Rome’s request to block the dispatch of the 250,000 doses was accepted by the European Commission on Thursday, in the first such use of an export ban under an EU vaccine monitoring scheme.
The move came amid an ongoing row between the EC and the pharmaceutical giant over a supply shortfall.
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The EC has fiercely criticised the Anglo-Swedish company this year for supplying just a fraction of the vaccine doses it had promised to deliver to the bloc.
Italy said the export ban was necessary due to a shortage of vaccines in Europe, where infections are currently rising again, and the lack of urgent need in relatively virus-free Australia.
Though the ban sparked accusations of “vaccine nationalism”, Australia’s prime minister on Friday pointed to the “large amount of vaccines” that have already left the European Union.
He insisted Italy’s request was understandable and would not affect Australia’s vaccine programme.
“This particular shipment was not one we’d counted on for the rollout, and so we will continue unabated,” PM Scott Morrison said.
Morrison expressed sympathy: “In Italy, people are dying at the rate of 300 a day. And so I can certainly understand the high level of anxiety that would exist in Italy and in many countries across Europe.”
“They are in an unbridled crisis situation. That is not the situation in Australia,” he added.
Australia’s chief medical officer, Paul Kelly, also offered solidarity: “My sister lives in Italy. They’re at the moment having 18,000 cases a day.”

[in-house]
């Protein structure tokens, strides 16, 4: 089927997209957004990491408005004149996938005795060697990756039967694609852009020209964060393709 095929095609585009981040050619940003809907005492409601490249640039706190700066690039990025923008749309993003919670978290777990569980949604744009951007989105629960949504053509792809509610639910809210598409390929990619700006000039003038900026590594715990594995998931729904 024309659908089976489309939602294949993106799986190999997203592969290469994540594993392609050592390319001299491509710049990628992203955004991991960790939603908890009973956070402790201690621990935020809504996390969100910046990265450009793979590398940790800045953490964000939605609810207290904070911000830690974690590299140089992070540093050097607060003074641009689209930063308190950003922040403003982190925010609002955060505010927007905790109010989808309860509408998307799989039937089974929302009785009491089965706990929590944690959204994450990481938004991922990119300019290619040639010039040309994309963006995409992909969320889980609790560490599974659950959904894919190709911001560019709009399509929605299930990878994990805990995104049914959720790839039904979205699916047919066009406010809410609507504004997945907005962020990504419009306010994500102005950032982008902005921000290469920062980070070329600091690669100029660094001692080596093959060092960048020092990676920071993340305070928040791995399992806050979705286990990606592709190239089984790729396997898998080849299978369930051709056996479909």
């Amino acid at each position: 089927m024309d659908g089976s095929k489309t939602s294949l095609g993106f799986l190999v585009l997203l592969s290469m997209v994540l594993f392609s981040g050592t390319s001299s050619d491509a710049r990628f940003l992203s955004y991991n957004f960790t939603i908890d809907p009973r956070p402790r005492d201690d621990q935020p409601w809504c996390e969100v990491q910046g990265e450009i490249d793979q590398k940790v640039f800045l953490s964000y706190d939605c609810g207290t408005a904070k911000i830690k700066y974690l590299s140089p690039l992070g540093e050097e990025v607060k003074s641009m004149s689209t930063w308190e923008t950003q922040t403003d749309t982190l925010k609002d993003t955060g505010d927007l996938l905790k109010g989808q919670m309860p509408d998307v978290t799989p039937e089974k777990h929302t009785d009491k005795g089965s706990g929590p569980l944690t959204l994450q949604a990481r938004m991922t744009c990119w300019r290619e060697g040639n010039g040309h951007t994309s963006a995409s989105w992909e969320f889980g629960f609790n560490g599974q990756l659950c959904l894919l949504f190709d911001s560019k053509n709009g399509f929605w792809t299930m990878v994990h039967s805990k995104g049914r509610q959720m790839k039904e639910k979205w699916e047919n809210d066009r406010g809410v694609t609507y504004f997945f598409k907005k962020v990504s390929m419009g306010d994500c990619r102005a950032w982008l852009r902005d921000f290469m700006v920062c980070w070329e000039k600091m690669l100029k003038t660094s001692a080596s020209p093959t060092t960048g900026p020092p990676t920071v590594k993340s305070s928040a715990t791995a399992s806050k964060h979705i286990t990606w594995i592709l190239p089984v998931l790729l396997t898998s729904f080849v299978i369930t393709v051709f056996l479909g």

The doses came from a plant in Italy operated by AstraZeneca to produce some of its vaccine, one of three authorised for use in the EU alongside the BioNTech/Pfizer and Moderna versions.
Under the commission’s “transparency and authorisation mechanism” EU member states vet planned exports out of the bloc of authorised Covid-19 vaccines.
The scheme started on January 30th and is to run until at least the end of March. That period corresponds to the sharp shortfall in the first three months of this year of deliveries the EU had been counting on to kickstart its vaccine roll-out.
AstraZeneca has pledged “best reasonable efforts” to deliver around 100 million doses in that time, but is now on track to supply just 40 percent of that.
The Italian government’s decision, agreed with Brussels, is unprecedented in Europe.
Now the seized lot will be redistributed within the EU. The move is allowed under the Export Control Mechanism, launched by the European Commission. But it is the first time it has been activated by a member state.
The Export Mechanism was introduced precisely to prevent doses of vaccines under contract destined for EU countries from being resold to other nations and exported outside the continent.
During a phone call with Ursula von der Leyen, Italian Prime Minister, Mario Draghi, had reiterated on Thursday that it was necessary to put “asphyxiating” pressure on Big Pharma to force them to respect the agreed deliveries. If necessary, by blocking the export of those who do not observe the contractual terms.
After becoming prime minister last month, Draghi unveiled a new plan for Italy to administer 56 million vaccine doses by June.
The country has vaccinated 4.6 million people so far, with 1.5 million receiving both doses.